In a country like India, the success of any entrepreneur will depend on how one is contributing in growing the market. Dividing a small pie amongst more people is not only stressful but also is intrinsically unviable. A new performeur will first and foremost need to ask oneself the following: How can I (my art) be more relevant to needs of the society? More importantly, how can I communicate this relevance to society? What can I do to retain the integrity and the essence (i.e. deep aesthetic joy) of their art while simultaneously connecting with the people at large at their levels of understanding? Considering the low levels of penetration of classical performing arts, building awareness is a great option. SPIC MACAY is doing this wonderfully well, bringing art and artists to young people where these art forms may not be so easily accessible.]

I suggest performeurs familiarize themselves with key business concepts (all of which can be found on the internet) such as product management, branding, differentiation, pricing, SWOT analysis, etc. Subsequent to this the performeur can form a vision of one’s life to articulate their goals. This needs to be documented and reviewed periodically (say every 2-3 years). One will also need to document his/her own SWOT (Strength, Weaknesses, Opportunities and Threats) analysis. For example a dancer should be able draw phases in one’s life to include multiple roles, from among (say) student, performer, teacher, choreographer, organizer, thought leader so on and so forth. In different phases these roles may coexist, but the dancer needs to select which ones focus on. Career (or life) goals will have multiple dependencies – like training, skill development, fitness, finances, network skills, etc. – hence it is useful to articulate goals across multiple dimensions. The personal SWOT also needs to be dynamically managed accordingly.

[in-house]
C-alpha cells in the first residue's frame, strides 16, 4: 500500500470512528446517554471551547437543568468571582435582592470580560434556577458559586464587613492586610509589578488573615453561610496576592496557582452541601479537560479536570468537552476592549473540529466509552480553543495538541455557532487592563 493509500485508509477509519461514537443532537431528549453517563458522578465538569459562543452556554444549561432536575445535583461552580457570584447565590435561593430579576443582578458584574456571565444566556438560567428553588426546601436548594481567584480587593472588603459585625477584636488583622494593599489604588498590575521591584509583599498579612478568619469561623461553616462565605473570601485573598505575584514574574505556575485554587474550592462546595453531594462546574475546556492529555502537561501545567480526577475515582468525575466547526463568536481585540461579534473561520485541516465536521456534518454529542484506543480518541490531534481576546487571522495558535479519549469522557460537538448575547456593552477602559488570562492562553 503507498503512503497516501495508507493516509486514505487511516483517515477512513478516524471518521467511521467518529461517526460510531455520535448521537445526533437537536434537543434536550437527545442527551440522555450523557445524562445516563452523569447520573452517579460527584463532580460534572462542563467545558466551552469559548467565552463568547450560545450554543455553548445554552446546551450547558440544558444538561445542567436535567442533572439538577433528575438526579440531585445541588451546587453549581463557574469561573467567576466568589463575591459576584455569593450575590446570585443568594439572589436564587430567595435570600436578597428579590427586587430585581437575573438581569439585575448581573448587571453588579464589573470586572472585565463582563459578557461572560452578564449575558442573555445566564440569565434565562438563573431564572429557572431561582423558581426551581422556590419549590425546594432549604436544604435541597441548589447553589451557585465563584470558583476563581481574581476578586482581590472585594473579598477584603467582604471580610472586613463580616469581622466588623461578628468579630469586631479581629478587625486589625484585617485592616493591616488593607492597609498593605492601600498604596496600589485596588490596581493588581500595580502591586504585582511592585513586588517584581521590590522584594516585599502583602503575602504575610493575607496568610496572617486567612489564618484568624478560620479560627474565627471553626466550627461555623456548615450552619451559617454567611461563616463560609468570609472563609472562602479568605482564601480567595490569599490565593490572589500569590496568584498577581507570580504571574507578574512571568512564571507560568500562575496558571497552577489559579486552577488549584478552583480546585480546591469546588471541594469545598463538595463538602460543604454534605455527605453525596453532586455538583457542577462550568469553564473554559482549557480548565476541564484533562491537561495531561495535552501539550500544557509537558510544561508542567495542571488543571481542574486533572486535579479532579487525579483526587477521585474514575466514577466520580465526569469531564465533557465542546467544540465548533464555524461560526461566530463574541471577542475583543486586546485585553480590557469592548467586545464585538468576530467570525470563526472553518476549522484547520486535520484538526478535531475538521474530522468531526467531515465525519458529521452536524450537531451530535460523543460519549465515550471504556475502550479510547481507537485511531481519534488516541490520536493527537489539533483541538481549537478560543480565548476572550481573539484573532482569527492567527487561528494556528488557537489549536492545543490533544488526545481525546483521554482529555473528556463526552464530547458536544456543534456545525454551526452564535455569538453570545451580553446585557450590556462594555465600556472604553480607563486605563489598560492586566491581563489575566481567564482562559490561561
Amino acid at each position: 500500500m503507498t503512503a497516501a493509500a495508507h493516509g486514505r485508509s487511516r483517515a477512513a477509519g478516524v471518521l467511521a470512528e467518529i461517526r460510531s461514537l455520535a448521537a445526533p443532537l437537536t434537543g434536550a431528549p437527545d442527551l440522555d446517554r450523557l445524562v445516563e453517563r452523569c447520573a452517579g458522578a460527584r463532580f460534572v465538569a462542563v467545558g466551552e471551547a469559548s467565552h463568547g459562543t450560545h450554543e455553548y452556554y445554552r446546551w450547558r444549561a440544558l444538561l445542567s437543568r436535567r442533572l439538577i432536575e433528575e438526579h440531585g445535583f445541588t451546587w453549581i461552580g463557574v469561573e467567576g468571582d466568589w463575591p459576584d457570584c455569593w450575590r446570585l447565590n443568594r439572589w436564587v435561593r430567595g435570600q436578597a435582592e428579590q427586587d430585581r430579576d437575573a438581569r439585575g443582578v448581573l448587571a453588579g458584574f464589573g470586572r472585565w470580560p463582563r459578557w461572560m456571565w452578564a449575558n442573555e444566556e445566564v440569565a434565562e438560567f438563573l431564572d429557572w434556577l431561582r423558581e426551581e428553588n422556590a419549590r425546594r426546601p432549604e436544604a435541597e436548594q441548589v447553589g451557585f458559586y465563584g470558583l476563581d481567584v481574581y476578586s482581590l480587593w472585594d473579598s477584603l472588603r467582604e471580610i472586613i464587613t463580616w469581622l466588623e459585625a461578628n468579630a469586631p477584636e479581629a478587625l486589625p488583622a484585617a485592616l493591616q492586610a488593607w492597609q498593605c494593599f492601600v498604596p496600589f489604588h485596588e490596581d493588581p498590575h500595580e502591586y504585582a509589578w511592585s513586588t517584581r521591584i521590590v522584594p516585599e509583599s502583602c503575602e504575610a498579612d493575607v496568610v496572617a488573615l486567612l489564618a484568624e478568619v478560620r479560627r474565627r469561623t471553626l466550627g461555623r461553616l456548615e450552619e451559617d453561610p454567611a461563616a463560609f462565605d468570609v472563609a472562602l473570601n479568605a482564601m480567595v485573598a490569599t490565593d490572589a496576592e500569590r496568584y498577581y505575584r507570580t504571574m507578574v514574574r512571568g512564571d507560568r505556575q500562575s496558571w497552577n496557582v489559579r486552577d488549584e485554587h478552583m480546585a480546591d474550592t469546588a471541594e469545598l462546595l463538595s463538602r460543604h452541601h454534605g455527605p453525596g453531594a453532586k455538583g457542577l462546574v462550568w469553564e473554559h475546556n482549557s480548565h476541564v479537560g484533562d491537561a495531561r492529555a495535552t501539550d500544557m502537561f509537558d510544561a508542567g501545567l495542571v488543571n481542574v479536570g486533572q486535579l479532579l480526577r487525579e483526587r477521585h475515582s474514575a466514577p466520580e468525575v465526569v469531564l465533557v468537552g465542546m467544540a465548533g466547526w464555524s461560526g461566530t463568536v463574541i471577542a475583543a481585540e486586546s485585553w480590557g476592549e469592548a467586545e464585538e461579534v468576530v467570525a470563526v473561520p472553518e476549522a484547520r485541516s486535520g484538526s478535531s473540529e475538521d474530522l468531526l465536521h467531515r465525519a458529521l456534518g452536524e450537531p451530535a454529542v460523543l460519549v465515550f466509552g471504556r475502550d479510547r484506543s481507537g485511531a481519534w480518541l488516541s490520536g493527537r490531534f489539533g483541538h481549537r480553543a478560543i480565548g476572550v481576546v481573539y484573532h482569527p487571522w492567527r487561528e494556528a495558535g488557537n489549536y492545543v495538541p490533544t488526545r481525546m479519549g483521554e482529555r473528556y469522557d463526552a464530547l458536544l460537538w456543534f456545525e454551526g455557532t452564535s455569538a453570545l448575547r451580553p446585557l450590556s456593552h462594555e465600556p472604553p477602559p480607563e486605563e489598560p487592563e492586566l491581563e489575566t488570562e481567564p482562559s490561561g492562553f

For a performeur, like an entrepreneur, the behavioral competence will be most critical to success. Typically a performer or an artist is highly perceptive, and this is one’s strength. As a result, the performer listens to one’s instincts quite a lot. This, unfortunately, runs counter to a planned approach. The performer needs to be a free bird and listen to one’s voice, however that will not work while donning the hat of a manager. Like many ‘perceptive’ managers they will run the risk of listen to their instincts a bit too much as opposed to weighing options objectively. I would like to emphasize here that in any profession or vocation, the truly successful are those who can continuously challenge their natural instincts and selectively decide which ones to change and to which degree.

Once a performeur achieves a moderate level of financial success, it Is strongly recommended that they hire a manager and start off-loading as much routine activities as possible (like logistics, managing social media, blogging, scheduling classes etc.). This will free up the performeur’s time and mental bandwidth to help focus on the core creative aspects. Similarly, he/she needs to consciously focus on skill development – not just artistically– but in other areas like business concepts, world view, technology tools, communication, people management, financial management, self-management, social etiquette, negotiation, etc. Besides broadening the performeur’s scope of possibilities long-term, it will also allow them the ability to work in a wide range of situations and cultures.

Planning therefore, is critical to the success of any artist. Articulation (read documentation) of vision, values, goals and strategy, combined with the appropriate management tools will allow for a greater chance of artistic and financial fulfillment.

Lastly, I believe the performeur is first a performer. A true performer of classical art form is an embodiment of divinity. It is extremely critical that the performer delves deeply within oneself and connects with ones own spiritual reservoir. This will not only give true meaning to one’s chosen path; but also will help the performeur to not get trapped by the rat race (and its associated jealously, envy, greed and insecurities); and thus help the performeur address the physical, emotional, familial, entrepreneurial demands of the profession in a holistic and value based manner. Most importantly, this connect will help the performeur to joyously embark in the journey of holistic self-transformation.